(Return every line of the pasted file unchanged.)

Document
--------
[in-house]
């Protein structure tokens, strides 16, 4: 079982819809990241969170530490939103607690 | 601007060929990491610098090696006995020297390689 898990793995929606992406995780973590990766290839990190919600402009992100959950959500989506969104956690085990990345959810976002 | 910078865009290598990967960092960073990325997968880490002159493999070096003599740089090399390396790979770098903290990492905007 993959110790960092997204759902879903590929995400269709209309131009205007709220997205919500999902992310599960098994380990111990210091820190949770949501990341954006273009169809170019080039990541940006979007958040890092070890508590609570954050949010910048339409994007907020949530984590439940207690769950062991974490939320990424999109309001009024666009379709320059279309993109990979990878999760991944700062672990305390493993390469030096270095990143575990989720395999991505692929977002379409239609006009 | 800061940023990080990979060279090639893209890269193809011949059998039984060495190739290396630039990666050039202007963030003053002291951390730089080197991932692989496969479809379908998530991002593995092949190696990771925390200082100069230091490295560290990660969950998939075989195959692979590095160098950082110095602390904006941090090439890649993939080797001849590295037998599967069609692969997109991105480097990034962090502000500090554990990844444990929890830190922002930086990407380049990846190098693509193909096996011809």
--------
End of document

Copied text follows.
[in-house]
């Protein structure tokens, strides 16, 4: 079982819809990241969170530490939103607690 | 601007060929990491610098090696006995020297390689 898990793995929606992406995780973590990766290839990190919600402009992100959950959500989506969104956690085990990345959810976002 | 910078865009290598990967960092960073990325997968880490002159493999070096003599740089090399390396790979770098903290990492905007 993959110790960092997204759902879903590929995400269709209309131009205007709220997205919500999902992310599960098994380990111990210091820190949770949501990341954006273009169809170019080039990541940006979007958040890092070890508590609570954050949010910048339409994007907020949530984590439940207690769950062991974490939320990424999109309001009024666009379709320059279309993109990979990878999760991944700062672990305390493993390469030096270095990143575990989720395999991505692929977002379409239609006009 | 800061940023990080990979060279090639893209890269193809011949059998039984060495190739290396630039990666050039202007963030003053002291951390730089080197991932692989496969479809379908998530991002593995092949190696990771925390200082100069230091490295560290990660969950998939075989195959692979590095160098950082110095602390904006941090090439890649993939080797001849590295037998599967069609692969997109991105480097990034962090502000500090554990990844444990929890830190922002930086990407380049990846190098693509193909096996011809």